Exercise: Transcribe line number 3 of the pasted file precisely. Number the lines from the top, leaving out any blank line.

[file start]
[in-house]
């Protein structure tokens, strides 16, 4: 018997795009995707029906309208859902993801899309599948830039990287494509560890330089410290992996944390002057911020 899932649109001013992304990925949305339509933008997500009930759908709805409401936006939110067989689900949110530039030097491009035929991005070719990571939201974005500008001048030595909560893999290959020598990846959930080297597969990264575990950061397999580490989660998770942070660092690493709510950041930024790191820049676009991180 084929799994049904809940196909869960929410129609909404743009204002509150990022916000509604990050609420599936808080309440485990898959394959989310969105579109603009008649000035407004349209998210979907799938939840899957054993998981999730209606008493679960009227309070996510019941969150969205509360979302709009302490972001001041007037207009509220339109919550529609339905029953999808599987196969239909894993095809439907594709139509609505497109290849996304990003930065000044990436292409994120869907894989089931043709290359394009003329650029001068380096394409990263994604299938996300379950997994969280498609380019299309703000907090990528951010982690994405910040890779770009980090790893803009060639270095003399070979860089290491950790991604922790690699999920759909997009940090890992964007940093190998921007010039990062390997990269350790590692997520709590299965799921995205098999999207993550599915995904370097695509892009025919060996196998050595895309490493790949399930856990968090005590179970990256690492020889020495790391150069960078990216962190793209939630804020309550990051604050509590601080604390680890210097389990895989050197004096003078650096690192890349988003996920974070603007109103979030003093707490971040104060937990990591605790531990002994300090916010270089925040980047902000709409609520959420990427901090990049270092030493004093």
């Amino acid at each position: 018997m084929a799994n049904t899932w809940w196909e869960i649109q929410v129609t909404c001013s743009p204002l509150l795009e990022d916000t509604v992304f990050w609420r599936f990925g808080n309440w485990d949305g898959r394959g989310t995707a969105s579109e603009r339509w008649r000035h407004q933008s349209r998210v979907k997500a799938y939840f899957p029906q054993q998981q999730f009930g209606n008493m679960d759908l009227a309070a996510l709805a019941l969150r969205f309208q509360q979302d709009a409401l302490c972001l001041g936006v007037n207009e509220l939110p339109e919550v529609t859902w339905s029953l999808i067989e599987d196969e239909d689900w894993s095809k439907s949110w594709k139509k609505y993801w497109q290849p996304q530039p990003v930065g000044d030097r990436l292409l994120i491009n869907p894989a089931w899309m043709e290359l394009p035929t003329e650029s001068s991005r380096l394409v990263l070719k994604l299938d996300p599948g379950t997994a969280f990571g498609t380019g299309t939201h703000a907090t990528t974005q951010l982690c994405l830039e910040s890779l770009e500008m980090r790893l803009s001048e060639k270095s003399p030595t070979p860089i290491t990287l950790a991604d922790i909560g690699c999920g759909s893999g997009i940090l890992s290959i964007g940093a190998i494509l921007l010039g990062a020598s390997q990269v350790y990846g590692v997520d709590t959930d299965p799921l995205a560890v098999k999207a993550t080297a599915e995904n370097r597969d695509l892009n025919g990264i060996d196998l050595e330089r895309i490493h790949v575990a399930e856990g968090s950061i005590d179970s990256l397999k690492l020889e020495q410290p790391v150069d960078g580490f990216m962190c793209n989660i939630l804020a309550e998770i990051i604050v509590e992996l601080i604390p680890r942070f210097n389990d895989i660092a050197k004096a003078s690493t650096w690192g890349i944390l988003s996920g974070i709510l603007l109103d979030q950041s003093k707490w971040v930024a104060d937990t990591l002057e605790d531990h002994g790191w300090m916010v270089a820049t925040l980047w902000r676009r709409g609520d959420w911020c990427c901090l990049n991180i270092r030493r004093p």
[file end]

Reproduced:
């Amino acid at each position: 018997m084929a799994n049904t899932w809940w196909e869960i649109q929410v129609t909404c001013s743009p204002l509150l795009e990022d916000t509604v992304f990050w609420r599936f990925g808080n309440w485990d949305g898959r394959g989310t995707a969105s579109e603009r339509w008649r000035h407004q933008s349209r998210v979907k997500a799938y939840f899957p029906q054993q998981q999730f009930g209606n008493m679960d759908l009227a309070a996510l709805a019941l969150r969205f309208q509360q979302d709009a409401l302490c972001l001041g936006v007037n207009e509220l939110p339109e919550v529609t859902w339905s029953l999808i067989e599987d196969e239909d689900w894993s095809k439907s949110w594709k139509k609505y993801w497109q290849p996304q530039p990003v930065g000044d030097r990436l292409l994120i491009n869907p894989a089931w899309m043709e290359l394009p035929t003329e650029s001068s991005r380096l394409v990263l070719k994604l299938d996300p599948g379950t997994a969280f990571g498609t380019g299309t939201h703000a907090t990528t974005q951010l982690c994405l830039e910040s890779l770009e500008m980090r790893l803009s001048e060639k270095s003399p030595t070979p860089i290491t990287l950790a991604d922790i909560g690699c999920g759909s893999g997009i940090l890992s290959i964007g940093a190998i494509l921007l010039g990062a020598s390997q990269v350790y990846g590692v997520d709590t959930d299965p799921l995205a560890v098999k999207a993550t080297a599915e995904n370097r597969d695509l892009n025919g990264i060996d196998l050595e330089r895309i490493h790949v575990a399930e856990g968090s950061i005590d179970s990256l397999k690492l020889e020495q410290p790391v150069d960078g580490f990216m962190c793209n989660i939630l804020a309550e998770i990051i604050v509590e992996l601080i604390p680890r942070f210097n389990d895989i660092a050197k004096a003078s690493t650096w690192g890349i944390l988003s996920g974070i709510l603007l109103d979030q950041s003093k707490w971040v930024a104060d937990t990591l002057e605790d531990h002994g790191w300090m916010v270089a820049t925040l980047w902000r676009r709409g609520d959420w911020c990427c901090l990049n991180i270092r030493r004093p």